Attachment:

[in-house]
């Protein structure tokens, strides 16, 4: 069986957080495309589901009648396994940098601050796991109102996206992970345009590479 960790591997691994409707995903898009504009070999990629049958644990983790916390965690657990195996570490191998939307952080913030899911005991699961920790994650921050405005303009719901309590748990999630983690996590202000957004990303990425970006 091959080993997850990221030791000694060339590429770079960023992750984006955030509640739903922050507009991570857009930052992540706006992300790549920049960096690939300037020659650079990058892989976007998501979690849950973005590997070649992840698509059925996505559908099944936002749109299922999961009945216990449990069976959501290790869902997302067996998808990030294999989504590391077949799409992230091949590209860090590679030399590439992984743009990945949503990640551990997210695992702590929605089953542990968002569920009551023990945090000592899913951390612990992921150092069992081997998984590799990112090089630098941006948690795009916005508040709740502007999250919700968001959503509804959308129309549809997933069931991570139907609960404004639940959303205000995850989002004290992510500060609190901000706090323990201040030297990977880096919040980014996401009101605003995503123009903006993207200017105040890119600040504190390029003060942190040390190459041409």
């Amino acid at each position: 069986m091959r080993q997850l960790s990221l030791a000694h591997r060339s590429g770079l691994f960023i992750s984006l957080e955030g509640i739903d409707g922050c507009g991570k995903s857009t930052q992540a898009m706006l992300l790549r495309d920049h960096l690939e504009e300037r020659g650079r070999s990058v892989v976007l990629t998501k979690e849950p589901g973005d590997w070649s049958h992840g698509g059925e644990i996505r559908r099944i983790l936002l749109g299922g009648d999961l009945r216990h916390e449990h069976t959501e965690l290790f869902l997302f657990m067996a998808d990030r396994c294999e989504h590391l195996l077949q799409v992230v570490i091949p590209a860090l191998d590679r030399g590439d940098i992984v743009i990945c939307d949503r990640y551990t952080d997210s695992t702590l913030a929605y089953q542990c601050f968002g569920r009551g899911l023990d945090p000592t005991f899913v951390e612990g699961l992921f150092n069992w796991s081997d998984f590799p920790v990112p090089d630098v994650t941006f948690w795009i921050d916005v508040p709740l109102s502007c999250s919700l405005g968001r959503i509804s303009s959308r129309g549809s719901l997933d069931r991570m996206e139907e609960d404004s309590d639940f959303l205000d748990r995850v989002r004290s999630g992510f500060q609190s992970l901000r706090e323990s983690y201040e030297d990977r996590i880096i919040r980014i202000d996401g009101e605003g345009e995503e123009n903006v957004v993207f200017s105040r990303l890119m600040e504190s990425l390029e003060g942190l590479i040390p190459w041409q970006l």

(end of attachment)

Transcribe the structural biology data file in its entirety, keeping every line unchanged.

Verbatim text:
[in-house]
């Protein structure tokens, strides 16, 4: 069986957080495309589901009648396994940098601050796991109102996206992970345009590479 960790591997691994409707995903898009504009070999990629049958644990983790916390965690657990195996570490191998939307952080913030899911005991699961920790994650921050405005303009719901309590748990999630983690996590202000957004990303990425970006 091959080993997850990221030791000694060339590429770079960023992750984006955030509640739903922050507009991570857009930052992540706006992300790549920049960096690939300037020659650079990058892989976007998501979690849950973005590997070649992840698509059925996505559908099944936002749109299922999961009945216990449990069976959501290790869902997302067996998808990030294999989504590391077949799409992230091949590209860090590679030399590439992984743009990945949503990640551990997210695992702590929605089953542990968002569920009551023990945090000592899913951390612990992921150092069992081997998984590799990112090089630098941006948690795009916005508040709740502007999250919700968001959503509804959308129309549809997933069931991570139907609960404004639940959303205000995850989002004290992510500060609190901000706090323990201040030297990977880096919040980014996401009101605003995503123009903006993207200017105040890119600040504190390029003060942190040390190459041409």
């Amino acid at each position: 069986m091959r080993q997850l960790s990221l030791a000694h591997r060339s590429g770079l691994f960023i992750s984006l957080e955030g509640i739903d409707g922050c507009g991570k995903s857009t930052q992540a898009m706006l992300l790549r495309d920049h960096l690939e504009e300037r020659g650079r070999s990058v892989v976007l990629t998501k979690e849950p589901g973005d590997w070649s049958h992840g698509g059925e644990i996505r559908r099944i983790l936002l749109g299922g009648d999961l009945r216990h916390e449990h069976t959501e965690l290790f869902l997302f657990m067996a998808d990030r396994c294999e989504h590391l195996l077949q799409v992230v570490i091949p590209a860090l191998d590679r030399g590439d940098i992984v743009i990945c939307d949503r990640y551990t952080d997210s695992t702590l913030a929605y089953q542990c601050f968002g569920r009551g899911l023990d945090p000592t005991f899913v951390e612990g699961l992921f150092n069992w796991s081997d998984f590799p920790v990112p090089d630098v994650t941006f948690w795009i921050d916005v508040p709740l109102s502007c999250s919700l405005g968001r959503i509804s303009s959308r129309g549809s719901l997933d069931r991570m996206e139907e609960d404004s309590d639940f959303l205000d748990r995850v989002r004290s999630g992510f500060q609190s992970l901000r706090e323990s983690y201040e030297d990977r996590i880096i919040r980014i202000d996401g009101e605003g345009e995503e123009n903006v957004v993207f200017s105040r990303l890119m600040e504190s990425l390029e003060g942190l590479i040390p190459w041409q970006l």